Tangier, Virginia, a small island of just more than one square mile in the Chesapeake Bay, is one of the most unique communities in the country. Once a summer refuge for the Pocomoke Indians, humans have long been drawn to Tangier and the neighboring islands for their natural beauty and rich bounties of the Bay, particularly soft crabs and oysters. Crabbing and oyster fishing have fed and sustained the island’s residents for centuries, and still remain a critically important occupation and way of life. Even in this new digital age of unprecedented connectivity, Tangier remains remarkably isolated. The island sits 12 miles out from the mainland in the Chesapeake Bay, and is reached only by boat from Virginia’s Northern Neck and Maryland and Virginia’s Eastern Shore. Most of Tangier’s 470 or so residents trace their families back on the island for generations.
Climate change and its resulting rise in sea level and increased severity of storms has taken a great toll on Tangier. It loses approximately nine acres of coastline a year due to erosion. The island was easily more than twice as large as it is now when John Smith first set eyes on it in 1608; roughly 740 square acres now remain of Tangier, only 83 of which are still suitable for habitation. And as the landmass of Tangier has been shrinking, so has its population, at an accelerating rate. Once home to more than 1,200, Tangier’s current population is less than half of that. Those who remain fiercely carry on the Tangier way of life, including the island’s food traditions.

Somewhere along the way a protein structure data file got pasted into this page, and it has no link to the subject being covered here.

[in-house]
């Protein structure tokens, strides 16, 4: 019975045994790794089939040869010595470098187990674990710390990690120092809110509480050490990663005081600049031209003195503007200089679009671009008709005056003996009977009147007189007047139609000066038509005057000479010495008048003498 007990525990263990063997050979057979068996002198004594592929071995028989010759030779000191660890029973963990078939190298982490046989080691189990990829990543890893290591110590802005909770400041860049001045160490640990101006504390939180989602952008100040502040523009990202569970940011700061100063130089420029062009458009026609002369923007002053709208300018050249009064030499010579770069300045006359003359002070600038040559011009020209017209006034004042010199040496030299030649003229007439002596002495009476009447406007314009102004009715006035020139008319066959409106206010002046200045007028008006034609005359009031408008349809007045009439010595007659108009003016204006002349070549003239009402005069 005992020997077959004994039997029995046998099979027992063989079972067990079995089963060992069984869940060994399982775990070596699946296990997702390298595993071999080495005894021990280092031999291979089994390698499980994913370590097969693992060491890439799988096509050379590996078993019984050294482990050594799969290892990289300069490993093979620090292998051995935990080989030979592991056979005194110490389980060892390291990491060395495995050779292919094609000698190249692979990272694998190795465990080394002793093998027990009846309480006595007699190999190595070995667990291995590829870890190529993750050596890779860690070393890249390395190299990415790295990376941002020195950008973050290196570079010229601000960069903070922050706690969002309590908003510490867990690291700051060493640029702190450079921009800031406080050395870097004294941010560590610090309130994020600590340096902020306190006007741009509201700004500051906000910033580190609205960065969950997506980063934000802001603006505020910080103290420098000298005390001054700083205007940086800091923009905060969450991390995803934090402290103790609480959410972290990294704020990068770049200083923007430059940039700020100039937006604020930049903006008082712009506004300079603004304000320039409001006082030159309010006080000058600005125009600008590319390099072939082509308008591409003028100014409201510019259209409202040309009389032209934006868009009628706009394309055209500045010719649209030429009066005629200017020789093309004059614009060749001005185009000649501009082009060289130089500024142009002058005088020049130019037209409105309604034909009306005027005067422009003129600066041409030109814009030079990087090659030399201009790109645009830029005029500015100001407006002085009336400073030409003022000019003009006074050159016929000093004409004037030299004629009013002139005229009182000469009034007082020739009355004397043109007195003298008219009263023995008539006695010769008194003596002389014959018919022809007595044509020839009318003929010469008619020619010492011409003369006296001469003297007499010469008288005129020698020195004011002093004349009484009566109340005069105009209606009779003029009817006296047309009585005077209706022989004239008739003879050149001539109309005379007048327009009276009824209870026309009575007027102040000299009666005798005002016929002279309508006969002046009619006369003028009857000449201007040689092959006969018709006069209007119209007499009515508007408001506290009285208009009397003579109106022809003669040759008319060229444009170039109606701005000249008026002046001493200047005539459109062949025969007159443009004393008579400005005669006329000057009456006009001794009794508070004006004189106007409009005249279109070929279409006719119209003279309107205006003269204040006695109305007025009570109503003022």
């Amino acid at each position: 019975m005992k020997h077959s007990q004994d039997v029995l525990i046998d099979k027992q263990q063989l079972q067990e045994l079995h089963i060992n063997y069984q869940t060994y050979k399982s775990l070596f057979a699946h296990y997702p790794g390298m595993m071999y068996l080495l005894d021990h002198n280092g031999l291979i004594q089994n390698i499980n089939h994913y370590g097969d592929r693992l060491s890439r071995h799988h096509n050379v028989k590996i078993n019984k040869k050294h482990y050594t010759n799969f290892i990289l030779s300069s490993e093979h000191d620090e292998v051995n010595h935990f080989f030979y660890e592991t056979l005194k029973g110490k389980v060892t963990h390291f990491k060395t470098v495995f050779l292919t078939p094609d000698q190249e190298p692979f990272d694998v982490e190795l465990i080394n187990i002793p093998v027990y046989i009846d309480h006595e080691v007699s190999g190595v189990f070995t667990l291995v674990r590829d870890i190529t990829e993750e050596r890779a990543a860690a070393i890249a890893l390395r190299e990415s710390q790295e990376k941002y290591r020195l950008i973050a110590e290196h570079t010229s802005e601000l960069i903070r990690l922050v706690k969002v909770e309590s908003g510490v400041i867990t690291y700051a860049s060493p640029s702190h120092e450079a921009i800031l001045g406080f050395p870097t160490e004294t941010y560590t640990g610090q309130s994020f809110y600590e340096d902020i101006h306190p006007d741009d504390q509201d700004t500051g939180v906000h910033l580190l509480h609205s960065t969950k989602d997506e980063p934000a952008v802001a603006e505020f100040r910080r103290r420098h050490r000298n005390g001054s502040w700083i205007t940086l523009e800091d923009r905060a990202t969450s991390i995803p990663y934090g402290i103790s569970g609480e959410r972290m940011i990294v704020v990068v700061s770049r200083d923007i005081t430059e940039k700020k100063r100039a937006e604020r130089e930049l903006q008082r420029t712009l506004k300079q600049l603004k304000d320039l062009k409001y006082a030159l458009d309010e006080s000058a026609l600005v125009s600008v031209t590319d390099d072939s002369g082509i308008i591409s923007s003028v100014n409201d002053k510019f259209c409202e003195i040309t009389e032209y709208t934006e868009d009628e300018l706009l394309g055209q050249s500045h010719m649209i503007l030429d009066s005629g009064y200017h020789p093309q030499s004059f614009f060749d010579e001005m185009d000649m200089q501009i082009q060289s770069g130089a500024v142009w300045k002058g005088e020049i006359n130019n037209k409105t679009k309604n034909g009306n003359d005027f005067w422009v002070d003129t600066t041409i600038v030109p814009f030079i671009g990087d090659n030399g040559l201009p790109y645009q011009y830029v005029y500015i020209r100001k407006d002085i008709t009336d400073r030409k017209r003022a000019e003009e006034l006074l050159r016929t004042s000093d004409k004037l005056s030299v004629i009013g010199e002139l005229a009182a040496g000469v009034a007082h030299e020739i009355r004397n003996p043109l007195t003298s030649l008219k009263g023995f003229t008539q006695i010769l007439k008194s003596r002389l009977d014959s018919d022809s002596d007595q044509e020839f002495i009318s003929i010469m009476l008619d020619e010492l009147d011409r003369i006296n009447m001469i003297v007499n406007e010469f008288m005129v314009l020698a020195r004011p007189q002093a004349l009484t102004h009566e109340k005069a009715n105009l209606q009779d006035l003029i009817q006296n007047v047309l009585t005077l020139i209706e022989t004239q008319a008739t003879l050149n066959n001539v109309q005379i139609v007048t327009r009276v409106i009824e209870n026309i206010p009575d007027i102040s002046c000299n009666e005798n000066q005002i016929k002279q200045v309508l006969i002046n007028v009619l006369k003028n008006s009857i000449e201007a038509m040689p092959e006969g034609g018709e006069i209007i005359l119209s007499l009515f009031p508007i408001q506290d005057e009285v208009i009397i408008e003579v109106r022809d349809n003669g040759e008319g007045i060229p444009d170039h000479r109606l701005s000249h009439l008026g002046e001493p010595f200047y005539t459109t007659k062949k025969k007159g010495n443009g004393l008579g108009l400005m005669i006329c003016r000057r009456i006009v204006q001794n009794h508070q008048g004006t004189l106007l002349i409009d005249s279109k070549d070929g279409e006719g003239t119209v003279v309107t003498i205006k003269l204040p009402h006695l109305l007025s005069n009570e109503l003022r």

Like so many boys who have grown up on Tangier, both Andy Parks and Chuck Pruitt began working on the water in the crabbing industry at age 12, sorting and scraping crabs, baiting pots, and dredging oysters. For the past 41 years, each has worked as an independent waterman. Andy’s wife Mary Stuart Parks grew up with a passion for cooking, and in 2000 joined four other women in purchasing the popular Fisherman’s Corner Restaurant, which she still owns and operates, often with the help of Chuck’s wife Robin Pruitt. The restaurant is a legendary institution on the island, and is known for its take on traditional Tangier dishes such as crab cakes, fried soft shell crabs, and its famous crab bisque.